Father Moe became absolutely convinced that something was very wrong, and the case was a fraud. He showed my defense attorney proof that many of the accuser’s central statements were lies. Father Moe came to the trial armed with that proof. He testified briefly, and was supposed to return to explain to the jury the impact of what he said. Father Moe left, but never returned. Two other persons associated with my diocese at the time were slated to corroborate Father Moe’s testimony, but they never showed up at all.
An hour after jury deliberations began, the jury came to the judge with a request. They wanted to see a transcript of Father Moe’s entire testimony, and they wanted to question him. I can’t speculate on what troubled them, but clearly they wanted clarification on what Father Moe had to say, and they wanted to hear more. Judge Arthur Brennan denied their request, and sent them back to reach a verdict. Less than an hour later, I was convicted of the charges. I was put in chains and taken to prison that same day. It was September 23, 1994, Saint Padre Pio’s feast day.
I never saw or heard from Father Moe again. I can’t begin to understand or explain this. I was in prison just an hour’s drive from Father Moe’s parish, but he never visited, never wrote, never even inquired about me. I wrote a few letters – bewildered letters to a friend suddenly estranged – but never received any reply. After four or five letters during my first year in prison, I stopped writing.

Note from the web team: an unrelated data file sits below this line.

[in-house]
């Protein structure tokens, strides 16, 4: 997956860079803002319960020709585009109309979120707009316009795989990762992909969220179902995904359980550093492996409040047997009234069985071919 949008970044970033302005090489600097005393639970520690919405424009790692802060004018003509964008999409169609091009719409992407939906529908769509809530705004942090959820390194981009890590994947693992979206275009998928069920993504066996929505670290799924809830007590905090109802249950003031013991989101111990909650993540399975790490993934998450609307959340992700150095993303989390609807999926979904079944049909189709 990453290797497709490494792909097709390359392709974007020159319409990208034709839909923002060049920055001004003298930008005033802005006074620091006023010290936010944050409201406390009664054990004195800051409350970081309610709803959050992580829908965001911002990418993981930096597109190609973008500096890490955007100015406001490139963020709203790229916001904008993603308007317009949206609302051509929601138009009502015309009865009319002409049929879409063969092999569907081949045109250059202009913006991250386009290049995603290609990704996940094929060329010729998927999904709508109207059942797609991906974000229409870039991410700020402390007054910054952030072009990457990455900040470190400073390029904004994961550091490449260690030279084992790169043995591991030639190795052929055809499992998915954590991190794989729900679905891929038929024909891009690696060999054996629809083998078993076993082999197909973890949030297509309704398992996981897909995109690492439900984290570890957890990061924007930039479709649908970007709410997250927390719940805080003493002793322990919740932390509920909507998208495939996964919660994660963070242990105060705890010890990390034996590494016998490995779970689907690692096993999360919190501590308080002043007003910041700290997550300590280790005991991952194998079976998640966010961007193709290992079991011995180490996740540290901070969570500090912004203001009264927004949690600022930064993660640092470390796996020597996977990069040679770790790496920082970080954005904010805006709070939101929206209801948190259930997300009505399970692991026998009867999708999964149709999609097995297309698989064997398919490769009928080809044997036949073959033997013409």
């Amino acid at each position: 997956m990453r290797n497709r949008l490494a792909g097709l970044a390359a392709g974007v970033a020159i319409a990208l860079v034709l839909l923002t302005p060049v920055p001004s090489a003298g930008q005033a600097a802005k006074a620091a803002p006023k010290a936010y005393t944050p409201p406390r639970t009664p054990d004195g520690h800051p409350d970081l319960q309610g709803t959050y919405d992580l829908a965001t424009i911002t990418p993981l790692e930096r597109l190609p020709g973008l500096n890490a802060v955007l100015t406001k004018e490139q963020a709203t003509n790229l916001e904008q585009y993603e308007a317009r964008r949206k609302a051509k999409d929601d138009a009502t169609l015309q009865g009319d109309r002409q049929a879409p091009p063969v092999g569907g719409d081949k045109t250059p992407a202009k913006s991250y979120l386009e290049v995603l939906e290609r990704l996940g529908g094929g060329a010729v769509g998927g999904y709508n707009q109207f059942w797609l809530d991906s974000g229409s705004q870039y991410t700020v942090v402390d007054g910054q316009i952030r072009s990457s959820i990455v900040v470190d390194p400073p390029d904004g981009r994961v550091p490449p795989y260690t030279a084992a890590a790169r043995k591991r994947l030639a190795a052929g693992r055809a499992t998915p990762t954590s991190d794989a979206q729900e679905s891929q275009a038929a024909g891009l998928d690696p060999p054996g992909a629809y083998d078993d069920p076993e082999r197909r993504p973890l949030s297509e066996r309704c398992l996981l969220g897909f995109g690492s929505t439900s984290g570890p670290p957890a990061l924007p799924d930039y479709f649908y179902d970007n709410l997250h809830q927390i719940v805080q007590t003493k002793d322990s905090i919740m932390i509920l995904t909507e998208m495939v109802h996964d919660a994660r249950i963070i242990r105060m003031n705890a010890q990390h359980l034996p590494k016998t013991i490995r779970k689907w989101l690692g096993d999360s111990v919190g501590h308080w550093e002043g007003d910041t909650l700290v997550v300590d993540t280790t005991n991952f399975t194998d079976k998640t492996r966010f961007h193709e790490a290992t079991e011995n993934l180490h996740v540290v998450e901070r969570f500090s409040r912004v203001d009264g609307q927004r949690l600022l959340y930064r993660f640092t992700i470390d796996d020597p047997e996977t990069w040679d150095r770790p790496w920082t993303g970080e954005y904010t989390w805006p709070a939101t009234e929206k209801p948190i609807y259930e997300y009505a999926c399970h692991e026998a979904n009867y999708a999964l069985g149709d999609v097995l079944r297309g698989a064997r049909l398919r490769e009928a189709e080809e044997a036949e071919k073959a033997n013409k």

Five years went by, then late one night while I lay reading on the bunk in my cell, I looked up and saw Father Moe’s face on my little television screen. He was on the local 11:00 p.m. news. When prisoners purchase a television from the prison commissary, its speakers are removed so we can only hear with headphones. I scrambled to put my headphones on, but whatever caused my friend’s presence on the news, it was over before I could hear anything. I would have to stay awake until 1:00 AM for the nightly news to be repeated.
The next two hours laying on my prison bunk in the dark were agonizing. It was August 9, 1999, and the momentum of ancient accusations and financial settlements was again picking up steam in my diocese and throughout New England. In just two years’ time, the national explosion of claims against priests would take place.
I was left to agonize over why my friend’s photo was on the evening news. Had Father Moe been accused? Despite his distance from me, I was horrified by the thought. I could see laid out in the dark before me his life in ruins as contingency lawyers, the news media, and so-called Catholic “reformers” lusted for the blood of any priest accused, lying in wait to spread far and wide any dirt that could be found. Trial-by-media would soon commence.
I saw before me Father Moe’s life and priesthood shatter as his bishop surrenders his entire personnel file without context, every inclusion, once promised to be confidential, now scrutinized for any hint of priestly imperfection. I saw before me the havoc about to be wrecked upon my friend’s civil rights and civil liberties as Father Moe is banished forever to the limbo of zero tolerance and administrative leave, denied even a means to support himself.
And these, I knew, would be visited upon Father Moe by fellow Catholics, his brothers and sisters in Christ. I could not even begin to imagine what awaited my friend at the hands of zealous police and ambitious prosecutors, or the many thugs in prison eager for their fifteen minutes of fame.
So I laid there in the dark, a night of Gethsemane in prison, in terror of what I could only imagine was to be the fate of my friend, someone I knew with a moral certainty would never be capable of abusing anyone – a certainty Father Moe himself once had of me.